And nevertheless, Italian Armir resisted more than the others allies armies, and his first backdown was caused by the sudden and not communicated retreat of the German 298th division that should had reinforced the Italian line.... The Alpine corp resisted fiercily, mpuntain troops wasted in the steppe plains by the German command that should use it in Caucaso.
    Another think was true instead: of course Italian soldiers fought just for duty, and not for hate. Perhaps many of them hated the communism, but certainly not the Russian people.
    When the Soviet-German war was an annhilation war between the soldiers and the civilians too and an old affair, Italian soldiers simply did their duty without hate in a far country. You should know that Russian people used to say "Talianski karasciò" "Italian good people", especially respect to the hard German ruling... German people had been brooding spirit of revenge for 20 years, Italian people hadn't.
    Italy was pushed into the war just for political reasons, realistic or cinic, but of course they never are enough to make into a people a "fierce will" against a "political" enemy that's not too an "historical" enemy (like for example Austria for Italy in WWI).

    http://www.ww2incolor.com/?g2_view=c..._itemId=572721
    Last edited by DVX; 07-17-2011 at 06:56 PM.

  9. #24
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    Default Re: Why did the Italians lose?

    I believe to summarize the main reasons of the Italian defeat - far from a complete view of course - repeating what I wrote in an another discussion.
    Apart the big lack of industrial output, the Italian war was just a bet over the idea that "Germany has already won, just some months and a bit of blood and we'll seat among the winners". The Comando Supremo, apart the fact the the armed forces would still needed at least 3 years of preparation to be quite ready for a great conflict (like agreed in the Steel pact) guaranteed 6 months of authonomy for such a conflict. If the war had lasted less, that would had been perfect, but after that time, nothing could be assured.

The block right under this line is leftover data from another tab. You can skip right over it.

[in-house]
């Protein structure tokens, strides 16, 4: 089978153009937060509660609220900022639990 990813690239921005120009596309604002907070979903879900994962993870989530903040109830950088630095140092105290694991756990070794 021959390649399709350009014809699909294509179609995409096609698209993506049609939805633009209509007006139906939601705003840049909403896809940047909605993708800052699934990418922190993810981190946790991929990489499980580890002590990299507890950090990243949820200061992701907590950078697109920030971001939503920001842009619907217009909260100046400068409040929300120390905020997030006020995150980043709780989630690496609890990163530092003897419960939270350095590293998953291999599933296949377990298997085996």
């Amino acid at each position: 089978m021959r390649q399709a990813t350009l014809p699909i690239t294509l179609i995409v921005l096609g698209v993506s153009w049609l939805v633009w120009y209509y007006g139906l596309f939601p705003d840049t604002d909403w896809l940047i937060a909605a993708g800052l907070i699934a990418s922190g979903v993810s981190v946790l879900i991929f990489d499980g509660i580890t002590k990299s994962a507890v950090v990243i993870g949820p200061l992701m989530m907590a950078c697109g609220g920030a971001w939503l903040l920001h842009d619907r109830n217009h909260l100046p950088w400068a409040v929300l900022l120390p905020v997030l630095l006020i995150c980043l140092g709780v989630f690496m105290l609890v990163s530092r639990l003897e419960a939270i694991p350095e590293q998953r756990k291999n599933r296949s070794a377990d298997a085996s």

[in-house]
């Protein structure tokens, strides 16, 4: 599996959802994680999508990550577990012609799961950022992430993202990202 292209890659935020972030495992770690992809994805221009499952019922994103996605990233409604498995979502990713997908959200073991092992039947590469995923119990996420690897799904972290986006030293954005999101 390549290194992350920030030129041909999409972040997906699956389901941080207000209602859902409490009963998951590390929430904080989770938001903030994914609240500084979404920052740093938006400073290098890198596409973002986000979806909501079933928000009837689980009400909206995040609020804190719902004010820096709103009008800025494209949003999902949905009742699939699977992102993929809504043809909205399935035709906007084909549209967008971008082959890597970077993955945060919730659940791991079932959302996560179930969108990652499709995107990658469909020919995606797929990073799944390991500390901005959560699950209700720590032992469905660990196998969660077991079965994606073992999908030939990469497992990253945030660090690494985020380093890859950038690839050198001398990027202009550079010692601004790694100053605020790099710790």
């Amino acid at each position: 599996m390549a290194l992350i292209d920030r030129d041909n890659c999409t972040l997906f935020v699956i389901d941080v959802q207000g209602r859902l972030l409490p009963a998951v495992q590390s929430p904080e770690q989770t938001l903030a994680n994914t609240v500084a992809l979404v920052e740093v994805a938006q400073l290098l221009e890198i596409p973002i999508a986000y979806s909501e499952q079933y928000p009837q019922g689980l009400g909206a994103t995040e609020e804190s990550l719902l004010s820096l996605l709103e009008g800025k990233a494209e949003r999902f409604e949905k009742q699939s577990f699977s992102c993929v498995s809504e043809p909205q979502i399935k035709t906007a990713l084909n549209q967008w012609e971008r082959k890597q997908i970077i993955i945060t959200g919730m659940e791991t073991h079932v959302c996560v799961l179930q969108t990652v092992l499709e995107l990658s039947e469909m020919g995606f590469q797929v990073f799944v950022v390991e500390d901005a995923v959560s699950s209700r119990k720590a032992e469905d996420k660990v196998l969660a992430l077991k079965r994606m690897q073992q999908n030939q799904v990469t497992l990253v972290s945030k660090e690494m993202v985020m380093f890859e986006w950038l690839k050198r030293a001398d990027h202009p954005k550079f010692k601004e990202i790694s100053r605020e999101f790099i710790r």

In fact what strategical planes were prepared for the war? None. "Now we enter into the war, then we'll see what to do". To delay the invasion of Malta after june 1940 was a mistake consequenting a big general mistake based on these mistaken basis. The war against Greece was another worse mistake in the mistake. After the German military intervention in Romania, Mussolini wanted its own success in the Balkans. Mussolini, Ciano and general Visconti Prasca prepared a useless campaign without the mininum good sense, political and military. Few and insufficent troops, without moral motivation, in the worst season for an attack, should suddenly attack an enemy clearly stronger, morally fierce and motived in defending the homeland, and alerted by months of useless menaces, if the fate was to attack and not just warning about some disliked political attitudes. Apart the political disaster by Ciano and Mussolini, Visconti Prasca should be shot for inaptness and airiness.
    Still in 1941 the economy was not a war-economy: the Duce, the first year and more wanted to limit the fatigues of the population, under the usual idea the war should last no long.
    Even in september - october, the veterans in Albania were dismobilited, for the same reason: Mussolini, would a peace-time attitude in the homefront. A few weeks later those men were recalled with the confusion - many already at home - and the moral conseguences easily guessable.
    Troops that would hardly served in Africa, were wasted in Greece, without useful motivation and in the worst possibile military conduction. Discredit covered the Italian armed forces, that fought well, as usual, in their duty, for the ineptitude of the political and military leaders. Being not finished after december 1940, the war was already lost for Italy, as the Comando Supremo itself had already meant 6 months before. After that time Italy was towed by Germany, and this was not in the intentions. To send the CSIR and the ARMIR in Russia, was another military mistake, even if the political reasons of the move were understandable. Especially considering that the Germans wasted the Alpini Corp in the steppe's plains and not in the Caucaso mountains, for wich it was allotted.
    So, apart the army not ready, apart the completely insufficient industrial output, the absence of deep moral motivations, the Italian war was a big mistake from the start, with other and worse big mistakes in the tecnical conduction...
    So, considering all this, as the famous historician of the US navy Morison wrote, it's not surprising that Italy lost the war, it's surprising that was able to resist three years!